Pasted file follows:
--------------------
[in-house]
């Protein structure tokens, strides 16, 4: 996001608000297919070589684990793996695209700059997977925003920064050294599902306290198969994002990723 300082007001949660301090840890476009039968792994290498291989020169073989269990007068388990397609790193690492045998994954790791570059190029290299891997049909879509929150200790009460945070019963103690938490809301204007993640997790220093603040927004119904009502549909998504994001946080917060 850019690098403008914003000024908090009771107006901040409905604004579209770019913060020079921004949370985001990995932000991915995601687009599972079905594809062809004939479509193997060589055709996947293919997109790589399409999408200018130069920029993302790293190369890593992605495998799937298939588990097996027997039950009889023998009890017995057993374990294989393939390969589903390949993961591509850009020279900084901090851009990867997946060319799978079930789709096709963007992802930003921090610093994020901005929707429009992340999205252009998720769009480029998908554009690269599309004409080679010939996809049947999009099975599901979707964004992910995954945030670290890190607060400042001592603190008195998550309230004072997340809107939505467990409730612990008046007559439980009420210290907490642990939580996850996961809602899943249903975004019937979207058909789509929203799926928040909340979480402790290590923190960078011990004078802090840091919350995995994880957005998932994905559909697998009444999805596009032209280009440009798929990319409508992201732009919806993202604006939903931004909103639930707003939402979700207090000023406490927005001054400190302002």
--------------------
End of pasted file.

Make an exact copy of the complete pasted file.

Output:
[in-house]
């Protein structure tokens, strides 16, 4: 996001608000297919070589684990793996695209700059997977925003920064050294599902306290198969994002990723 300082007001949660301090840890476009039968792994290498291989020169073989269990007068388990397609790193690492045998994954790791570059190029290299891997049909879509929150200790009460945070019963103690938490809301204007993640997790220093603040927004119904009502549909998504994001946080917060 850019690098403008914003000024908090009771107006901040409905604004579209770019913060020079921004949370985001990995932000991915995601687009599972079905594809062809004939479509193997060589055709996947293919997109790589399409999408200018130069920029993302790293190369890593992605495998799937298939588990097996027997039950009889023998009890017995057993374990294989393939390969589903390949993961591509850009020279900084901090851009990867997946060319799978079930789709096709963007992802930003921090610093994020901005929707429009992340999205252009998720769009480029998908554009690269599309004409080679010939996809049947999009099975599901979707964004992910995954945030670290890190607060400042001592603190008195998550309230004072997340809107939505467990409730612990008046007559439980009420210290907490642990939580996850996961809602899943249903975004019937979207058909789509929203799926928040909340979480402790290590923190960078011990004078802090840091919350995995994880957005998932994905559909697998009444999805596009032209280009440009798929990319409508992201732009919806993202604006939903931004909103639930707003939402979700207090000023406490927005001054400190302002």